"By dint of what comes in on a day-to-day basis, the government can keep paying about 60 percent of its bills, and will fail to pay the other 40 percent," says Alan Blinder, a Princeton professor and former vice chairman of the Fed.
If you're relying on a government check — a benefit check or a paycheck — you may or may not get it after Aug. 2. (The government is scheduled to deliver a round of Social Security checks on Aug. 3.)
Some lawmakers are trying to figure out who's first in line. A trio of Republican lawmakers introduced a bill on Wednesday that would have the government prioritize military salaries and debt payments. Not on their list? Social Security and unemployment.
Interest rates are extremely likely to rise. That means higher rates for credit cards, home mortgages, auto loans, and student loans, among others. How much they go up depends on how panicked the market gets.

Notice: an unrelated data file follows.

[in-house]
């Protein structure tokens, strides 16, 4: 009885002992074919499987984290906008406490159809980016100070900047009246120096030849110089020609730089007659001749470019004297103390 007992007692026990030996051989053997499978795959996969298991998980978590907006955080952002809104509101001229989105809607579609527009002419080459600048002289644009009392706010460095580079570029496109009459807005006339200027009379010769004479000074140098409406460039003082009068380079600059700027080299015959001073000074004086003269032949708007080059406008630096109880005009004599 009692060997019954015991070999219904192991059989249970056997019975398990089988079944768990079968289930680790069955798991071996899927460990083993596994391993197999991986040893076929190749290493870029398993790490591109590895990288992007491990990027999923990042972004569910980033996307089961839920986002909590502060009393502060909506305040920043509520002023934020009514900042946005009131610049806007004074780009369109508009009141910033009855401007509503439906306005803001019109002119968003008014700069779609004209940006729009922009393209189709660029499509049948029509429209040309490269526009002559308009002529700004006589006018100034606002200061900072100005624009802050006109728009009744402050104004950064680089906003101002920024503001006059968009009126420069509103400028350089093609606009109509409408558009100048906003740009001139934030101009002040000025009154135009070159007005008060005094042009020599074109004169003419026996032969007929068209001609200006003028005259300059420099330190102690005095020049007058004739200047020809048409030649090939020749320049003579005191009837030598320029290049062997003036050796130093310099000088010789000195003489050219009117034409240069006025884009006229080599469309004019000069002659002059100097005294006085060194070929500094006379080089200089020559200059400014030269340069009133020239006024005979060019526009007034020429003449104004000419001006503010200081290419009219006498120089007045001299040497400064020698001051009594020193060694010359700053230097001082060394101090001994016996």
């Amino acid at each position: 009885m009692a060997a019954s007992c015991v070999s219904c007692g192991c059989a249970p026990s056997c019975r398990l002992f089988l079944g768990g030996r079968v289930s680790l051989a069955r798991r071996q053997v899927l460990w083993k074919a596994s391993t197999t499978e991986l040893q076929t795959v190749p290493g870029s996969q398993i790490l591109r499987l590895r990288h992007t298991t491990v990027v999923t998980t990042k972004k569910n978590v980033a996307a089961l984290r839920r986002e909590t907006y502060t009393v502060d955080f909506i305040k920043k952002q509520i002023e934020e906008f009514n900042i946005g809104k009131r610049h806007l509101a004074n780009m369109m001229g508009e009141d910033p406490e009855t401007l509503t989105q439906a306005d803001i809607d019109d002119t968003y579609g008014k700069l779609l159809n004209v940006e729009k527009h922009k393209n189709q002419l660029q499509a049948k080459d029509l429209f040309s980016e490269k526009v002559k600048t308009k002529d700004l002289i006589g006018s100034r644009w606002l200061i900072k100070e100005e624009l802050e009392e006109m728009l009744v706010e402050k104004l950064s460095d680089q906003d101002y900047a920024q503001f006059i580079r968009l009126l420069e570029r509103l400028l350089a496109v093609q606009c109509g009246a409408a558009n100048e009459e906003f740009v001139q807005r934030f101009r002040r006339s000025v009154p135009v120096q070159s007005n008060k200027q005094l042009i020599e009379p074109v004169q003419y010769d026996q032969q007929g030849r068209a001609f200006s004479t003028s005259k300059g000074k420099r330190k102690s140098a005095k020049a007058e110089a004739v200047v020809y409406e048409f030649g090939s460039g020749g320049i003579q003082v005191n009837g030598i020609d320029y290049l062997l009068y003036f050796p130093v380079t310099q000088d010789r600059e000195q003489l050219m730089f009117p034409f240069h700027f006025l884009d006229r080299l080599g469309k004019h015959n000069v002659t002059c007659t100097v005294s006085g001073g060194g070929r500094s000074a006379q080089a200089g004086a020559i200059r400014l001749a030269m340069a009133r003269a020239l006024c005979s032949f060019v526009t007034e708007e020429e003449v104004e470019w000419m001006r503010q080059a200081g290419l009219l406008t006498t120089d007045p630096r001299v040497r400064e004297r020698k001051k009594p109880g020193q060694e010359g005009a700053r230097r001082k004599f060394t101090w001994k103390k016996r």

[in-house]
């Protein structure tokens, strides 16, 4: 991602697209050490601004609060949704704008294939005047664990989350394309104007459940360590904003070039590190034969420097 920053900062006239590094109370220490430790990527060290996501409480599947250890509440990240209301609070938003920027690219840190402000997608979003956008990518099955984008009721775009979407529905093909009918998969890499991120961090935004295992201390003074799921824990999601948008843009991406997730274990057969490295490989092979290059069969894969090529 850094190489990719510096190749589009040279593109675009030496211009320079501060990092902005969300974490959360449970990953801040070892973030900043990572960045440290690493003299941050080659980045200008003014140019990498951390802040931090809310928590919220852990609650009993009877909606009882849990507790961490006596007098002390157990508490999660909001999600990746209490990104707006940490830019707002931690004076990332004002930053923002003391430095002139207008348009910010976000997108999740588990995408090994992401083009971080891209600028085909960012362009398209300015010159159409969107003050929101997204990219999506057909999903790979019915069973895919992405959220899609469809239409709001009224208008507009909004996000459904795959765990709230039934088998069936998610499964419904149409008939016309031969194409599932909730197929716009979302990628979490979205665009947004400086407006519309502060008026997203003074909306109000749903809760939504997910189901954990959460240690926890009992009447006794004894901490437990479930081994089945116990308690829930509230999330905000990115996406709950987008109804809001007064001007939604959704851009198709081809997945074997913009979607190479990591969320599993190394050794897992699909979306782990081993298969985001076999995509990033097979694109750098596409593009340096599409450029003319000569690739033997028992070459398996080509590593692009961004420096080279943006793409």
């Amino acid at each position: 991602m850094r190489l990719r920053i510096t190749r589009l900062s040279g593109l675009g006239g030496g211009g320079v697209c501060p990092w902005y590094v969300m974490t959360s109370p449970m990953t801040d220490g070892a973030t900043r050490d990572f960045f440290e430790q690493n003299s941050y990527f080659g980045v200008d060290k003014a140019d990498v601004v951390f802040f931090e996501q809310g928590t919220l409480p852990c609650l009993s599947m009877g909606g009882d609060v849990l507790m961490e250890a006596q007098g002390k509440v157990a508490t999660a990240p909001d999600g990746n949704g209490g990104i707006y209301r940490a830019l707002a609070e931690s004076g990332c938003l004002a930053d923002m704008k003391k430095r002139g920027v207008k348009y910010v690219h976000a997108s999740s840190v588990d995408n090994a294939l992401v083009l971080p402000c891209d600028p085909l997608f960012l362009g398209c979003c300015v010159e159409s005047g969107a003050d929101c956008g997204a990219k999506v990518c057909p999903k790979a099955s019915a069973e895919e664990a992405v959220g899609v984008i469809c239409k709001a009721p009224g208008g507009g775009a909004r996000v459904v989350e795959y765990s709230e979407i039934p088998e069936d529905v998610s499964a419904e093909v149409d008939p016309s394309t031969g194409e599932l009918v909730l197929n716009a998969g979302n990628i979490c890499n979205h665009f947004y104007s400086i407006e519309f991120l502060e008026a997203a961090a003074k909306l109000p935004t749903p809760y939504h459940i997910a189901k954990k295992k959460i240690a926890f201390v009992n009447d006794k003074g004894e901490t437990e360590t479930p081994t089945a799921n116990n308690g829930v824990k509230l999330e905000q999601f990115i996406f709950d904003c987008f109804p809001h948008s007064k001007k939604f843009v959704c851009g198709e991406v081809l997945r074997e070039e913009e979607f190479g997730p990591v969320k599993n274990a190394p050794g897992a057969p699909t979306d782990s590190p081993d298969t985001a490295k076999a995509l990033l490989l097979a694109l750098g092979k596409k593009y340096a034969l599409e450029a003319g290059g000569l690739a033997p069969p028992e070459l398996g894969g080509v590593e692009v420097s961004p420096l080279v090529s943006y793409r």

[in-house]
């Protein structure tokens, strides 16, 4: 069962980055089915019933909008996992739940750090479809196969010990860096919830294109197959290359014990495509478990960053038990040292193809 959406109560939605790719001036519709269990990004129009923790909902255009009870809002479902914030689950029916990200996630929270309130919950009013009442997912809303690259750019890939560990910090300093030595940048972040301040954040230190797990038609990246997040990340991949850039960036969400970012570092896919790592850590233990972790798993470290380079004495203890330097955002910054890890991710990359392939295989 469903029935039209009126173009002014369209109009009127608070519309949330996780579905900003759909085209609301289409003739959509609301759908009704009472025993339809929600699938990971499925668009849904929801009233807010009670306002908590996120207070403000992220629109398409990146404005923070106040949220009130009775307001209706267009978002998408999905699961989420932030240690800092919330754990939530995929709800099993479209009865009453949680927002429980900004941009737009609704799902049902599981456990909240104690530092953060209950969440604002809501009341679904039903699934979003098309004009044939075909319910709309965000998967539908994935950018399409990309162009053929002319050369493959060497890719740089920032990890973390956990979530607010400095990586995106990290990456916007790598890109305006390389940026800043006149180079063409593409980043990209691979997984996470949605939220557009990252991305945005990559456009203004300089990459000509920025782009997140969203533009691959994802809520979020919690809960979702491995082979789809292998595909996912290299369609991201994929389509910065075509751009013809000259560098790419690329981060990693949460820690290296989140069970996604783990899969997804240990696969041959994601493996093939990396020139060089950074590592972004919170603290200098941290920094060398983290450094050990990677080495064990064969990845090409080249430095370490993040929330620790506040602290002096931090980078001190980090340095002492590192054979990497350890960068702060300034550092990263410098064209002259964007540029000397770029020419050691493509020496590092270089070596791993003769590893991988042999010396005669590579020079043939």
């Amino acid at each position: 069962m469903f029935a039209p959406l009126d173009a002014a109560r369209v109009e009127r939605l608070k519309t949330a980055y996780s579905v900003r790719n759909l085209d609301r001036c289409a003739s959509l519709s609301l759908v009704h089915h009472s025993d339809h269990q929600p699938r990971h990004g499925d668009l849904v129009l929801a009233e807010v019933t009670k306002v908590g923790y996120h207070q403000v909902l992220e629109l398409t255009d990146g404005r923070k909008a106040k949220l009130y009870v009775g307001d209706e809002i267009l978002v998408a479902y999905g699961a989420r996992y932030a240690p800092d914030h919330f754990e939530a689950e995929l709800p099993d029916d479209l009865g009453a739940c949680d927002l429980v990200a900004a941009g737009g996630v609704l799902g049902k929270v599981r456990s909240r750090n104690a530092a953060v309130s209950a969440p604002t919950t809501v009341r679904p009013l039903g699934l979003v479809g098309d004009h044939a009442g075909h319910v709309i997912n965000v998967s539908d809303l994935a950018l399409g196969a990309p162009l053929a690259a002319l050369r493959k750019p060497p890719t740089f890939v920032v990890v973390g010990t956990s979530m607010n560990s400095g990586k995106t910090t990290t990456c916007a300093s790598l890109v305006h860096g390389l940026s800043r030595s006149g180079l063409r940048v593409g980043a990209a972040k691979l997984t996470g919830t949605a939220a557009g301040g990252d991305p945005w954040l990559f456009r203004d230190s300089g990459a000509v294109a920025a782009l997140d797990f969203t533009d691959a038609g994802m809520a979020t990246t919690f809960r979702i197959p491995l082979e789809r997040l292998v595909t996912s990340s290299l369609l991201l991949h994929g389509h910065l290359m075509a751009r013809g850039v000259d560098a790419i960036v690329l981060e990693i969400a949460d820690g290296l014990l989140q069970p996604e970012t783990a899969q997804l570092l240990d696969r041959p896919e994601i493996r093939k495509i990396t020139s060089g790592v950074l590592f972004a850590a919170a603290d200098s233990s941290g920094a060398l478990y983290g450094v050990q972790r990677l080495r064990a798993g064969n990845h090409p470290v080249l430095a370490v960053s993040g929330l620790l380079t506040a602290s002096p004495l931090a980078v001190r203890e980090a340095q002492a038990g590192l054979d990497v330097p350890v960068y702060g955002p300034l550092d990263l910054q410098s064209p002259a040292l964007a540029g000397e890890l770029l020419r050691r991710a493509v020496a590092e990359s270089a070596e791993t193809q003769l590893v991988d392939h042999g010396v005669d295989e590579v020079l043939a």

"Even if it doesn't turn out to be calamitous, almost surely it's going to raise Treasury interest rates," Slaughter says.
That would bring the borrowing capacity of families down, and could seriously slow down business investment — which means less hiring.
The worst-case scenario? "If the markets really go into a tizzy, we may get to a situation in some markets where the rates hardly matter at all because you just can't get credit," Blinder says.
If the impasse lasts for more than a few days, the economy will "almost certainly" be pushed back into a recession, Blinder says. That's because of an unprecedented cutback in government spending. Even if the government avoided default by paying off its debt, losing the ability to borrow would mean a 40 percent drop in government spending — about 10 to 11 percent of GDP.
The stock market is very likely to tank, as well, driven by a serious loss of confidence in the U.S. government.
"You will get the investing community, not just of the United States but of the entire world, thinking that we've lost our marbles over here," Blinder says. "And we will have — because [failing to raise the debt ceiling] is a completely crazy thing to do."